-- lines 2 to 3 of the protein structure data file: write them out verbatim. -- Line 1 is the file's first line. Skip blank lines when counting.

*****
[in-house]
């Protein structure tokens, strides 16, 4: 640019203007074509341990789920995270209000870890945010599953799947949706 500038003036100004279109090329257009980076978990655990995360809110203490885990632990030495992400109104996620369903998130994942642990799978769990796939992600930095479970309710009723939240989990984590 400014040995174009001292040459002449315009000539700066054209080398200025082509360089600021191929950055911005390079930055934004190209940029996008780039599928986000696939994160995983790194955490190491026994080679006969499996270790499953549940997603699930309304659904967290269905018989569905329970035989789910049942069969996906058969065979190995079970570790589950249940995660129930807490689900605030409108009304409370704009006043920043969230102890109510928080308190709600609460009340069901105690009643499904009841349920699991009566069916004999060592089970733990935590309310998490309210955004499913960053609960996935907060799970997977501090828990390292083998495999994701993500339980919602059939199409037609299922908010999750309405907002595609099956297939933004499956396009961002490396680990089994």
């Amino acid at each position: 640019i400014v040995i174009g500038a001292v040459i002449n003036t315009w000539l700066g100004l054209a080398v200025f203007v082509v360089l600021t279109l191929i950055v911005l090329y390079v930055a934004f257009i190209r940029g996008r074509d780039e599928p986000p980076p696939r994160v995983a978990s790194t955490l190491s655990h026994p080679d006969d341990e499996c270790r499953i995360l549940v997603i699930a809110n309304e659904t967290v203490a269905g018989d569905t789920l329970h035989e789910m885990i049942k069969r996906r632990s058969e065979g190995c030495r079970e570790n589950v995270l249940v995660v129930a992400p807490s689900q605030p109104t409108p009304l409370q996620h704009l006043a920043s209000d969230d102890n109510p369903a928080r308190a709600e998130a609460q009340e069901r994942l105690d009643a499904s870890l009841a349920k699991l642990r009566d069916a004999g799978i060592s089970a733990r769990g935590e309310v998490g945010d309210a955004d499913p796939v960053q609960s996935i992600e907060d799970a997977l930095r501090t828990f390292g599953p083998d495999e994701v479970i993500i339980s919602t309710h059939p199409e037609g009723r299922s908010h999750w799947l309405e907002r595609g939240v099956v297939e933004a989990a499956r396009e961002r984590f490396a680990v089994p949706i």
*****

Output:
């Protein structure tokens, strides 16, 4: 640019203007074509341990789920995270209000870890945010599953799947949706 500038003036100004279109090329257009980076978990655990995360809110203490885990632990030495992400109104996620369903998130994942642990799978769990796939992600930095479970309710009723939240989990984590 400014040995174009001292040459002449315009000539700066054209080398200025082509360089600021191929950055911005390079930055934004190209940029996008780039599928986000696939994160995983790194955490190491026994080679006969499996270790499953549940997603699930309304659904967290269905018989569905329970035989789910049942069969996906058969065979190995079970570790589950249940995660129930807490689900605030409108009304409370704009006043920043969230102890109510928080308190709600609460009340069901105690009643499904009841349920699991009566069916004999060592089970733990935590309310998490309210955004499913960053609960996935907060799970997977501090828990390292083998495999994701993500339980919602059939199409037609299922908010999750309405907002595609099956297939933004499956396009961002490396680990089994």
């Amino acid at each position: 640019i400014v040995i174009g500038a001292v040459i002449n003036t315009w000539l700066g100004l054209a080398v200025f203007v082509v360089l600021t279109l191929i950055v911005l090329y390079v930055a934004f257009i190209r940029g996008r074509d780039e599928p986000p980076p696939r994160v995983a978990s790194t955490l190491s655990h026994p080679d006969d341990e499996c270790r499953i995360l549940v997603i699930a809110n309304e659904t967290v203490a269905g018989d569905t789920l329970h035989e789910m885990i049942k069969r996906r632990s058969e065979g190995c030495r079970e570790n589950v995270l249940v995660v129930a992400p807490s689900q605030p109104t409108p009304l409370q996620h704009l006043a920043s209000d969230d102890n109510p369903a928080r308190a709600e998130a609460q009340e069901r994942l105690d009643a499904s870890l009841a349920k699991l642990r009566d069916a004999g799978i060592s089970a733990r769990g935590e309310v998490g945010d309210a955004d499913p796939v960053q609960s996935i992600e907060d799970a997977l930095r501090t828990f390292g599953p083998d495999e994701v479970i993500i339980s919602t309710h059939p199409e037609g009723r299922s908010h999750w799947l309405e907002r595609g939240v099956v297939e933004a989990a499956r396009e961002r984590f490396a680990v089994p949706i």